# Reproducing Gauss' famous proof

The following appears in a text (in the context of generalizing Gauss' famous proof):

I would like to reproduce this, but I cannot figure out how to get the alignment down. I thought of trying to use alignat but that does not seem to help (or maybe I simply do not know how to use it properly). Also, I would like for the horizontal line to be placed properly, but this is what I have come up with so far which is rather poor:

\documentclass{article}
\usepackage{amsmath}
\begin{document}

\begin{align*}
S_n &=& a &+& (a+d) &+\cdots+& [a+(n-1)d]\\
S_n &=& [a+(n-1)d] &+& [a+(n-2)d] &+\cdots+& a\\\hline
2S_n &=& [2a+(n-1)d]&+& [2a+(n-1)d &+\cdots+&[2a+(n-1)d]
\end{align*}

\end{document}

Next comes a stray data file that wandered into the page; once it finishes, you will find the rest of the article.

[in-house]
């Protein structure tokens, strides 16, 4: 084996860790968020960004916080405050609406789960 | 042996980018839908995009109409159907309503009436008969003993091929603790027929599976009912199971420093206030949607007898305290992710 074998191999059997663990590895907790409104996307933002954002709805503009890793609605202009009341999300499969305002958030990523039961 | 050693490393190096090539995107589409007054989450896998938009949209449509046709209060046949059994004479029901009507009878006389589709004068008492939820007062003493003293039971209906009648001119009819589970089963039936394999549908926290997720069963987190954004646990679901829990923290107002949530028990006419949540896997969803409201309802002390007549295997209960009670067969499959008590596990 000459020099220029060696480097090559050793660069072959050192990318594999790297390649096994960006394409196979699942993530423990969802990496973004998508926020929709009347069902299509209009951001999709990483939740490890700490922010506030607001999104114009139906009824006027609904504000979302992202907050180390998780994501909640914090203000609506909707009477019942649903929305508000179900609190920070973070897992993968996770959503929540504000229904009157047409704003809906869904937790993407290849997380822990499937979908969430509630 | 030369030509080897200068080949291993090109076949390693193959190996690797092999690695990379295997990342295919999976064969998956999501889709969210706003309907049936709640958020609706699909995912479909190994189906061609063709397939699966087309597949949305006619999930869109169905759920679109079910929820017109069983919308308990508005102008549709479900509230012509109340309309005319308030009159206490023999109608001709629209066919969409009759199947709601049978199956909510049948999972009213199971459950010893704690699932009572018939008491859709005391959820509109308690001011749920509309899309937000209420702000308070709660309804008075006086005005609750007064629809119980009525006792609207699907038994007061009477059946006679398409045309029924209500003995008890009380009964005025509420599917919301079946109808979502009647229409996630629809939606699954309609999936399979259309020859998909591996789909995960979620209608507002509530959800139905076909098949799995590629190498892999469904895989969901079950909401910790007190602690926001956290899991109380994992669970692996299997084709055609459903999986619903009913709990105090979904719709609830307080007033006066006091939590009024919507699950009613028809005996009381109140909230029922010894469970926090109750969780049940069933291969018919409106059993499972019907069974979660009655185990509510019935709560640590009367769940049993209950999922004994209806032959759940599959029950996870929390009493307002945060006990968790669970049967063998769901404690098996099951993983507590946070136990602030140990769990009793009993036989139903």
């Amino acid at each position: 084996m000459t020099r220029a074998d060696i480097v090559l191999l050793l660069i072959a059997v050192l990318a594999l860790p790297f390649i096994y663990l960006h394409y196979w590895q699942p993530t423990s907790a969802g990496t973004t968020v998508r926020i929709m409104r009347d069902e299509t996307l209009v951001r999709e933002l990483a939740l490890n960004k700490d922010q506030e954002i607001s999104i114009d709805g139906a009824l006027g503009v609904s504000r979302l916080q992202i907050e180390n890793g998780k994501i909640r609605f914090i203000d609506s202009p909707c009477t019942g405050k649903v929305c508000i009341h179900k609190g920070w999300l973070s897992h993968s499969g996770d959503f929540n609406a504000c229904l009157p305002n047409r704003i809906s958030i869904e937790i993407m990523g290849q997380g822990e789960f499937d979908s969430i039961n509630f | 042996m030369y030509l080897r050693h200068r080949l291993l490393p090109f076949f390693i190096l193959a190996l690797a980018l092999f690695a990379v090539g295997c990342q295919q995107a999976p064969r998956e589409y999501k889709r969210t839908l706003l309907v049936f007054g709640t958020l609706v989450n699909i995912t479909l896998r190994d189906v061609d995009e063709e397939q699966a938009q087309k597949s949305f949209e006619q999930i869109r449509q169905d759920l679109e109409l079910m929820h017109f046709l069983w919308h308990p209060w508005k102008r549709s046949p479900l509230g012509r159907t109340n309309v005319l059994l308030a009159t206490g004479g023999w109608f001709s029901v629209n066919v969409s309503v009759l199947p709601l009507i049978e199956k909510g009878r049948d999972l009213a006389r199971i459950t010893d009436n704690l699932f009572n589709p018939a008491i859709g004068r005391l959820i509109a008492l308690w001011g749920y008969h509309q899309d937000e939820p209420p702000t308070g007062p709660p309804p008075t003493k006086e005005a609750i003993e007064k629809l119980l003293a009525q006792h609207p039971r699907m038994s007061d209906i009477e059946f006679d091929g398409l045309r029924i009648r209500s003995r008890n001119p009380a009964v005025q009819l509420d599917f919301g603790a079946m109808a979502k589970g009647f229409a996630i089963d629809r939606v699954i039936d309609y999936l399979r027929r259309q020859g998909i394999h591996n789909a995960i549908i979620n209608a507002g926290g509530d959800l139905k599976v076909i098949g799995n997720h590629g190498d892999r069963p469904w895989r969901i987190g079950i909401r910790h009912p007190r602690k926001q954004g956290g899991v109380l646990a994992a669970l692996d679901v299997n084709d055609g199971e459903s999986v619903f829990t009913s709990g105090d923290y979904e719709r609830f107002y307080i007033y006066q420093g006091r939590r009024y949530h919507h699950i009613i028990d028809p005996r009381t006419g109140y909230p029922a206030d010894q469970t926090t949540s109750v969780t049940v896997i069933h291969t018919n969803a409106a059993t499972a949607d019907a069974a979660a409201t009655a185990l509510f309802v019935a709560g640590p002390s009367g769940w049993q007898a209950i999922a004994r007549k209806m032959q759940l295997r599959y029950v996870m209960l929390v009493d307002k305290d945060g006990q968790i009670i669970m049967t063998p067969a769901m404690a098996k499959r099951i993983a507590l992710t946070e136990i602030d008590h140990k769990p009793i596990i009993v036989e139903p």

which gives

Any ideas on how to obtain the first image effectively?

You're better using an array (with some tricks):

\documentclass{article}
\usepackage{amsmath,booktabs,array}

\begin{document}

\begin{equation*}
\setlength{\arraycolsep}{0pt}
\begin{array}{ r *{5}{ >{{}}c<{{}} c } }
S_n &=& a           &+& (a+d)      &+& \cdots &+& [a+(n-1)d]\\

The >{{}}c<{{}} columns ensure correct spacing around the equals and plus signs, together with \arraycolsep set to zero.